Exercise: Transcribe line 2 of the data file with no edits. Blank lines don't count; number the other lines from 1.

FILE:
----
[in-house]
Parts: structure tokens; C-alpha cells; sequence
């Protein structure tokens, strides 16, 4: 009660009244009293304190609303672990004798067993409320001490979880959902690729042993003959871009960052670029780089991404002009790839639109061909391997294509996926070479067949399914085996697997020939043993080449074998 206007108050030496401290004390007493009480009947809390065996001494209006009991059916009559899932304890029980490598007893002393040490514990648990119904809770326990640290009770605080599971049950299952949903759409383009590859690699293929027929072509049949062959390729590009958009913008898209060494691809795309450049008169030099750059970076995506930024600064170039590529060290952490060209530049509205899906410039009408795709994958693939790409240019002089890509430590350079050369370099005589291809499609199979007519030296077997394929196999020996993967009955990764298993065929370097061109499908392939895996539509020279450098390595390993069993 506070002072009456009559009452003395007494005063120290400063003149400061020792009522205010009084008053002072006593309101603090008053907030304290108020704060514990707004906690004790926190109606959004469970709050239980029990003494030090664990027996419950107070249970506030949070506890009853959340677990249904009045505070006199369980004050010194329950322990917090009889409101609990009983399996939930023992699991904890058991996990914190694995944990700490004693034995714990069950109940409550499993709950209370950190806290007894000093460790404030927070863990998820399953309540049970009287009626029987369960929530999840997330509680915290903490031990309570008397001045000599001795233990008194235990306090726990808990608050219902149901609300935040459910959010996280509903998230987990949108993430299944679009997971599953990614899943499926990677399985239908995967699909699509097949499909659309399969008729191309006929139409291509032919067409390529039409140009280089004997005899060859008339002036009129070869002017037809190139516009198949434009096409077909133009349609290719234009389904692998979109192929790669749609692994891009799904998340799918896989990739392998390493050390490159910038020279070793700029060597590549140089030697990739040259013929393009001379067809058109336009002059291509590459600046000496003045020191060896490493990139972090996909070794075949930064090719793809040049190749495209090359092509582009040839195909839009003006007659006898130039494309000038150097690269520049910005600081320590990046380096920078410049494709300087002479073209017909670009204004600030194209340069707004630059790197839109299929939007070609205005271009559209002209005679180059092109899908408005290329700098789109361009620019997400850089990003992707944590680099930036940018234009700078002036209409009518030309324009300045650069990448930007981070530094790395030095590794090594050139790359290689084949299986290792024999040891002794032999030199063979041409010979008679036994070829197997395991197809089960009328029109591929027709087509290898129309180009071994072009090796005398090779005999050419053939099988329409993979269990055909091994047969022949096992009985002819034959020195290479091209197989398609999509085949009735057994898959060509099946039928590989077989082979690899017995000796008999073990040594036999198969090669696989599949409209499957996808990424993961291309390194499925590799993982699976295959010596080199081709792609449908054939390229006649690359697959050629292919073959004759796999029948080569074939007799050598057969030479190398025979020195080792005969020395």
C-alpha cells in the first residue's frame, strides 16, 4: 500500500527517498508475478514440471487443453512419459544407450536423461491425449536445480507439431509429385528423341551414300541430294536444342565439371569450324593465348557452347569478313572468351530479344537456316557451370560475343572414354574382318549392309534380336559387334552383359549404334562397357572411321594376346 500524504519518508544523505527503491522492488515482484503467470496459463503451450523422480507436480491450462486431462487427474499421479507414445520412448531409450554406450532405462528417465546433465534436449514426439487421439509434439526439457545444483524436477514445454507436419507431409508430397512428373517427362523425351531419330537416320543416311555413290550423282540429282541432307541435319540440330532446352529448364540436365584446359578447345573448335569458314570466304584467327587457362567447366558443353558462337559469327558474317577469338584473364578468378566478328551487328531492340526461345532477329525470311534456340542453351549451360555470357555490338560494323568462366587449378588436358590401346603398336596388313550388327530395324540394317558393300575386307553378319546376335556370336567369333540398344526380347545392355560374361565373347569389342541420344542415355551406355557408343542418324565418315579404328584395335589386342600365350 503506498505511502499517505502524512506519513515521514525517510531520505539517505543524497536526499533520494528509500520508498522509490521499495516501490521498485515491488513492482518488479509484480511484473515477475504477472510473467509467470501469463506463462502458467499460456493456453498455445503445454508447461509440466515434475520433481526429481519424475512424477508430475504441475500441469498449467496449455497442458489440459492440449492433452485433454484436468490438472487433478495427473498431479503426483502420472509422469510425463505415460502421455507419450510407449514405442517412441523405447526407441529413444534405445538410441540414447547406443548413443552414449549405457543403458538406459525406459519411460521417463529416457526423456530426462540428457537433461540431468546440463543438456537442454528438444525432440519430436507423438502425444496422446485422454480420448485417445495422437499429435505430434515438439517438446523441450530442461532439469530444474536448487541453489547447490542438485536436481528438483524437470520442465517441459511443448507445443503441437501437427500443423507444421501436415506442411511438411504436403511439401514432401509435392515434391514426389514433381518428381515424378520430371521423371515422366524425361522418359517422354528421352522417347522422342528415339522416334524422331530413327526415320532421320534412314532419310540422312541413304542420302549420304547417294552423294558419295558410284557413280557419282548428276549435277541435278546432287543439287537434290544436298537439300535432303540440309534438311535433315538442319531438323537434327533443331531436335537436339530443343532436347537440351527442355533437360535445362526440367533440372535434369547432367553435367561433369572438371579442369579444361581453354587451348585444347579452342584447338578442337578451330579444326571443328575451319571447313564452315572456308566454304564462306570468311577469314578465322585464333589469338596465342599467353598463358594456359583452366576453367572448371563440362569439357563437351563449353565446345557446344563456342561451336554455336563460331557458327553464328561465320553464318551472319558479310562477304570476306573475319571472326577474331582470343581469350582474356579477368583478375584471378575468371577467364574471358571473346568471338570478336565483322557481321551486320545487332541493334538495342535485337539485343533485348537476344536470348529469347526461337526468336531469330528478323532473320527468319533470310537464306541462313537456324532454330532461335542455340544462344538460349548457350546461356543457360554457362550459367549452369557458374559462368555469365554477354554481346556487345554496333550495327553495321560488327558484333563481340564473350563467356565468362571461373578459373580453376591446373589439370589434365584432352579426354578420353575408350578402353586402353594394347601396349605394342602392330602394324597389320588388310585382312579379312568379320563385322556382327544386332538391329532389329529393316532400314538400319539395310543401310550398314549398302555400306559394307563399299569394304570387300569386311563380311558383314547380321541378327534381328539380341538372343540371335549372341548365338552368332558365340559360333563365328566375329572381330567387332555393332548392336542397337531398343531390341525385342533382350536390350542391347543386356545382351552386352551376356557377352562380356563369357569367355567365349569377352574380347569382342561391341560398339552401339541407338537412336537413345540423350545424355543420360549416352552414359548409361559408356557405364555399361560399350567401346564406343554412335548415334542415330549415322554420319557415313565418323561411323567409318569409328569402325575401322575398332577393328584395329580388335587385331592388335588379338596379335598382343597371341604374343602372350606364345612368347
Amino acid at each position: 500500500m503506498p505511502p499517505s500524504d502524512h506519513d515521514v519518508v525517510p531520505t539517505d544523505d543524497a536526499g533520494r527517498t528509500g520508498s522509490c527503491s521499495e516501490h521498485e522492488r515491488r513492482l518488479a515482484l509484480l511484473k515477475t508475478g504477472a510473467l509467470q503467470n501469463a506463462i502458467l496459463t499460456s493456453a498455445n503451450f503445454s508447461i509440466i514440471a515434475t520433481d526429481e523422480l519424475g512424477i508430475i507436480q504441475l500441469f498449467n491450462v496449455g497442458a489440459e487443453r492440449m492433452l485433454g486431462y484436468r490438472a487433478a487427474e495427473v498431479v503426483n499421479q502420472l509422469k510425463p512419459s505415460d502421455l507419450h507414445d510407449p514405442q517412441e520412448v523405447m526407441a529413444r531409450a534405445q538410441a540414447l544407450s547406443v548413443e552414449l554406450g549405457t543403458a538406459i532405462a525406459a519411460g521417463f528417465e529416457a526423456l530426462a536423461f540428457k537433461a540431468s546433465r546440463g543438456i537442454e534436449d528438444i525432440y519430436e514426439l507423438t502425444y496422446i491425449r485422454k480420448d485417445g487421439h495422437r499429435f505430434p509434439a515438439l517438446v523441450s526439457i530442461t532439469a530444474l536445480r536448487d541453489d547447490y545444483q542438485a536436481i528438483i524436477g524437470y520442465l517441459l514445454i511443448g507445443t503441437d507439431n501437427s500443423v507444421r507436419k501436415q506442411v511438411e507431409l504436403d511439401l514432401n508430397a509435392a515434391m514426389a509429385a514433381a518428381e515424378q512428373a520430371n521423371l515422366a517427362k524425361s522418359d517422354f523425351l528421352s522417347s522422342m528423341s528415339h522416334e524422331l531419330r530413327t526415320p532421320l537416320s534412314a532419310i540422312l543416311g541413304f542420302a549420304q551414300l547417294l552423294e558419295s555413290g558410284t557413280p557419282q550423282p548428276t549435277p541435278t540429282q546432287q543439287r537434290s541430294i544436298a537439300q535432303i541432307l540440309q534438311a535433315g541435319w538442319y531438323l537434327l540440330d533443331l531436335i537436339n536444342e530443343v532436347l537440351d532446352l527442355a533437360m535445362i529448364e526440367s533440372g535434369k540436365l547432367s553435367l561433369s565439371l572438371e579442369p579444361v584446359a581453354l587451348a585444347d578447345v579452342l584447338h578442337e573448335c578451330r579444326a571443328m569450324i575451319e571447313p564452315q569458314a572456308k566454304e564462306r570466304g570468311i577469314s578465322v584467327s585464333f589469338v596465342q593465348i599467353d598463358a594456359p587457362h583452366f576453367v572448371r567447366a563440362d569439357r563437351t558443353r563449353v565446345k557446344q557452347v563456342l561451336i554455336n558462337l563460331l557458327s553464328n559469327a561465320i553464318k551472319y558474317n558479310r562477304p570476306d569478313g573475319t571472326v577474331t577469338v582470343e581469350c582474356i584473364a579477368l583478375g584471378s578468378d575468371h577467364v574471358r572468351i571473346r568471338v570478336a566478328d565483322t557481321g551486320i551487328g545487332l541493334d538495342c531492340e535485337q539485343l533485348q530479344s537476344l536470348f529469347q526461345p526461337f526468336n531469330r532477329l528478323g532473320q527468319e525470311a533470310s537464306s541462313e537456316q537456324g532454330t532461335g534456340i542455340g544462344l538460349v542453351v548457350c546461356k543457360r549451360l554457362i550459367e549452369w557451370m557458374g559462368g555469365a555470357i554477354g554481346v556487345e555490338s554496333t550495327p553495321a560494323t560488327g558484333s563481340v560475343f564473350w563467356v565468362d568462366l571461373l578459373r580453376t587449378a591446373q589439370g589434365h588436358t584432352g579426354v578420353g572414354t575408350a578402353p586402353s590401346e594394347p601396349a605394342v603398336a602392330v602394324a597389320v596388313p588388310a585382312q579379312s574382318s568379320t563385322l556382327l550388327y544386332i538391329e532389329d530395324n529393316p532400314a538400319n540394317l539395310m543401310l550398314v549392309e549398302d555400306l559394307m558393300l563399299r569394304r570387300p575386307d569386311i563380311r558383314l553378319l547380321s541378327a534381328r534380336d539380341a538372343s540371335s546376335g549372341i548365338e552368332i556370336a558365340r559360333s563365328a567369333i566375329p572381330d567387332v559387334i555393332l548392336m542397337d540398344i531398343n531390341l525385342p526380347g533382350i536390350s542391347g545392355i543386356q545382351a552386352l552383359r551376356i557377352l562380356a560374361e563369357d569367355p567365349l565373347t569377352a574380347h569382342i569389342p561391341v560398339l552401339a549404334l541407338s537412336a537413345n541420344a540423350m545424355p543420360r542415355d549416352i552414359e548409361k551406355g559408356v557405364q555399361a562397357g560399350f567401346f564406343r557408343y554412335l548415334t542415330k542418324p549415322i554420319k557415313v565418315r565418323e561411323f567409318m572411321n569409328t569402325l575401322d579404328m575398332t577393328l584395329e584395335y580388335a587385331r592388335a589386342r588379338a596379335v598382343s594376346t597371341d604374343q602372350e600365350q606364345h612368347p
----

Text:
Parts: structure tokens; C-alpha cells; sequence